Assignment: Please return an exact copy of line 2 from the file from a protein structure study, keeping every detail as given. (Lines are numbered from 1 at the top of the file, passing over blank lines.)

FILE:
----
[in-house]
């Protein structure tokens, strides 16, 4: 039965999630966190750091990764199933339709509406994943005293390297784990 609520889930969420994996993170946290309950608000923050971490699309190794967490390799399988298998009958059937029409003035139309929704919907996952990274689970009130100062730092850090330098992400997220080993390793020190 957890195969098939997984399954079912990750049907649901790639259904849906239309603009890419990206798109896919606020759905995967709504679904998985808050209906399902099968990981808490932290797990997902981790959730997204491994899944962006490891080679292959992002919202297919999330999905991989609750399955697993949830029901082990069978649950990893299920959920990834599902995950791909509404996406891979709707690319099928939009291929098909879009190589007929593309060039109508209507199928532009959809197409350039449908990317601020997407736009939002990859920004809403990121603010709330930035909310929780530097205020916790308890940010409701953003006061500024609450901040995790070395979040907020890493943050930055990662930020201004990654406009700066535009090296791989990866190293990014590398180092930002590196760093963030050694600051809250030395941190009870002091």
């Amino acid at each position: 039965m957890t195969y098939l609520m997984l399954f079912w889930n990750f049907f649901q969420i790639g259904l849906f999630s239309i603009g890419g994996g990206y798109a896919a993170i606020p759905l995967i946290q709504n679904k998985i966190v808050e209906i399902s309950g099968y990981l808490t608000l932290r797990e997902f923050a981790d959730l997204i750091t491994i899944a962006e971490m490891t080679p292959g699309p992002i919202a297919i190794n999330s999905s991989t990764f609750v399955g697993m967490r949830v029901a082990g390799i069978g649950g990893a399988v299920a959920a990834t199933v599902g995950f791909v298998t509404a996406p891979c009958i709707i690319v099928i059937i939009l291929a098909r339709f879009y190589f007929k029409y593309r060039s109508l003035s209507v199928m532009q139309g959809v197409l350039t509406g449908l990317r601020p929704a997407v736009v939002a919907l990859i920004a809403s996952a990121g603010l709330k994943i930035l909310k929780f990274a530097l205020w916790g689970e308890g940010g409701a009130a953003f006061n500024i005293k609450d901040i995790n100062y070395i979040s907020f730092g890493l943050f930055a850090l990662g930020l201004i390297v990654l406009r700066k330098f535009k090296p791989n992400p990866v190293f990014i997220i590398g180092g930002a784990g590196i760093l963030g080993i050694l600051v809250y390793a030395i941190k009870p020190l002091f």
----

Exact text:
């Protein structure tokens, strides 16, 4: 039965999630966190750091990764199933339709509406994943005293390297784990 609520889930969420994996993170946290309950608000923050971490699309190794967490390799399988298998009958059937029409003035139309929704919907996952990274689970009130100062730092850090330098992400997220080993390793020190 957890195969098939997984399954079912990750049907649901790639259904849906239309603009890419990206798109896919606020759905995967709504679904998985808050209906399902099968990981808490932290797990997902981790959730997204491994899944962006490891080679292959992002919202297919999330999905991989609750399955697993949830029901082990069978649950990893299920959920990834599902995950791909509404996406891979709707690319099928939009291929098909879009190589007929593309060039109508209507199928532009959809197409350039449908990317601020997407736009939002990859920004809403990121603010709330930035909310929780530097205020916790308890940010409701953003006061500024609450901040995790070395979040907020890493943050930055990662930020201004990654406009700066535009090296791989990866190293990014590398180092930002590196760093963030050694600051809250030395941190009870002091």